Alan Gross: Castro's prisoner
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    The big problem with the ‘Cuban Twitter’ plan

    The big problem with the ‘Cuban Twitter’ plan
    April 3 at 1:20 pm

    Today’s big Associated Press story about the United States apparently
    creating a “Cuban Twitter” to help foment dissent in the country has
    caused a big stir. It’s easy to see why — on one level, the plan looked
    like an especially absurd version of the Silicon Valley dream: The U.S.
    government creates a start-up (“ZunZuneo”), gets some traction, tries
    and fails to get Jack Dorsey involved, and finally has to give up as
    they couldn’t find a revenue stream. Now all that’s left is a moribund
    Facebook page.
    However, it’s worth noting the most remarkable thing about this
    operation: The U.S. involvement in this project, clearly designed to go
    unnoticed, was not conducted by an intelligence agency. Instead,
    the U.S. Agency for International Development, the federal agency
    primarily responsible for administering civilian foreign aid, was
    calling the shots.
    USAID oversees billions of dollars in foreign aid. That sounds innocent
    enough, but the agency’s work has often been viewed with suspicion.
    Russia kicked the agency out in 2012, accusing it of supporting
    opposition groups. “The decision was taken mainly because the work of
    the agency’s officials far from always responded to the stated goals of
    development and humanitarian cooperation,” a statement from the Russian
    Foreign Office said at the time. “We are talking about attempts to
    influence political processes through its grants.”
    Bolivia followed suit in 2013. “The United States does not lack
    institutions that continue to conspire,” President Evo Morales said at
    the time, “and that’s why I am using this gathering to announce that we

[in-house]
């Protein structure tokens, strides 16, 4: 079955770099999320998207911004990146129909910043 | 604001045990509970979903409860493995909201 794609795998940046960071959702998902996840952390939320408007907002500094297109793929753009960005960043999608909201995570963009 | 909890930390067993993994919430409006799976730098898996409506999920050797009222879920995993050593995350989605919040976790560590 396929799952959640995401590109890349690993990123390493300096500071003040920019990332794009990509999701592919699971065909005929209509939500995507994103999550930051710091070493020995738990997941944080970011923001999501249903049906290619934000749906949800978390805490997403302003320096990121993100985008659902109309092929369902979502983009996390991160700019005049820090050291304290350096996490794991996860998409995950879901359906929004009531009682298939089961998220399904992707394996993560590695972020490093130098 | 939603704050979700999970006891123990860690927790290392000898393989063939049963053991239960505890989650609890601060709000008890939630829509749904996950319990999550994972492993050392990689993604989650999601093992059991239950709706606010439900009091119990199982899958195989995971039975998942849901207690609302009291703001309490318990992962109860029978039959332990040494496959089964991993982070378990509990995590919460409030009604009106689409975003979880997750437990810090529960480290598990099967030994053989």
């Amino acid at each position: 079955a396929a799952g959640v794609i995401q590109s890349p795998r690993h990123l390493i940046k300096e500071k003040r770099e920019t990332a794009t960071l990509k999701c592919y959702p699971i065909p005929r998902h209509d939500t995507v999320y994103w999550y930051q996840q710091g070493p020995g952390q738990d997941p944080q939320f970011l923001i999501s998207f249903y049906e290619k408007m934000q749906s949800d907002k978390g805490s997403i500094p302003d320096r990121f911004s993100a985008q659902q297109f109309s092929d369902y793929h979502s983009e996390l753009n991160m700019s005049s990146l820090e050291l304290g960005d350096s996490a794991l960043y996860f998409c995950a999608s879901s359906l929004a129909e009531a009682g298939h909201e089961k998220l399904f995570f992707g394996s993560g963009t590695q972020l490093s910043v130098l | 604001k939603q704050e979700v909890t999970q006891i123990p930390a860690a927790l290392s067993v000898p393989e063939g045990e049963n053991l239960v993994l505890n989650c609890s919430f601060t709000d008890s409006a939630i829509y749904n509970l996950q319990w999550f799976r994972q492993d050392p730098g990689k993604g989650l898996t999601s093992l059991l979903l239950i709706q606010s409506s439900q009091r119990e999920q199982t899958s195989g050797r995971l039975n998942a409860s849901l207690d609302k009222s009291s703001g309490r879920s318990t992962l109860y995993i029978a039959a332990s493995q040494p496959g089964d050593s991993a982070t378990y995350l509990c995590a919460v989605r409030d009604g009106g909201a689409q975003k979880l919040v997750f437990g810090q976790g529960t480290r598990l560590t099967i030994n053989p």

have decided to expel USAID from Bolivia.” In Ecuador, USAID pulled out
    late last year, not long after President Rafael Correa threatened to
    expel them.
    The idea that USAID is used to covertly conspire against foreign
    governments doesn’t just exist overseas. When Pando Daily recently
    reported on Pierre Omidyar’s donations to Ukrainian opposition groups –
    donations made with USAID – it said the eBay billionaire had
    “co-invested with the US government to help fund regime change in Ukraine.”
    It doesn’t necessarily matter whether this image of USAID is true
    (though perhaps it is). What matters is the perception. USAID can’t be
    perceived to be both delivering foreign aid and covertly trying to
    influence regime change at the same time. Political scientist Jay
    Ulfelder put it well in a blog post:
    Programs like this “Cuban Twitter” fiasco erode USAID’s credibility as
    an agent of development assistance everywhere. “If the U.S. government
    used USAID as a Trojan horse in Cuba,” politicians around the world
    might ask themselves, “why not in my country, too?”
    Actions like this make Russia look smart for expelling USAID. And Cuba
    has an especially complicated place in the USAID world – for example, in
    the past the money it’s funded to democracy organizations and Cuban
    American groups reportedly ended up being spent on Godiva chocolates and
    cashmere sweaters, plus the “Cuban Twitter” plan came remarkably soon
    after Cuba arrested American contractor Alan Gross for installing
    Internet networks. Gross was a USAID subcontractor, and he was later
    sentenced to 15 years in prison – his release is regarded as one of the
    key steps needed for increased dialogue between the U.S. and Cuba.
    So, “Cuban Twitter” isn’t just a strange story of a start-up: It’s a
    sign of a flawed strategy. And as Alberto Arce, Desmond Butler and Jack
    Gillum of the AP note, it’s not clear whether it was legal: “Covert
    action” by a federal agency must have a presidential authorization, and
    USAID wouldn’t say whether they had received that.

    Source: The big problem with the ‘Cuban Twitter’ plan –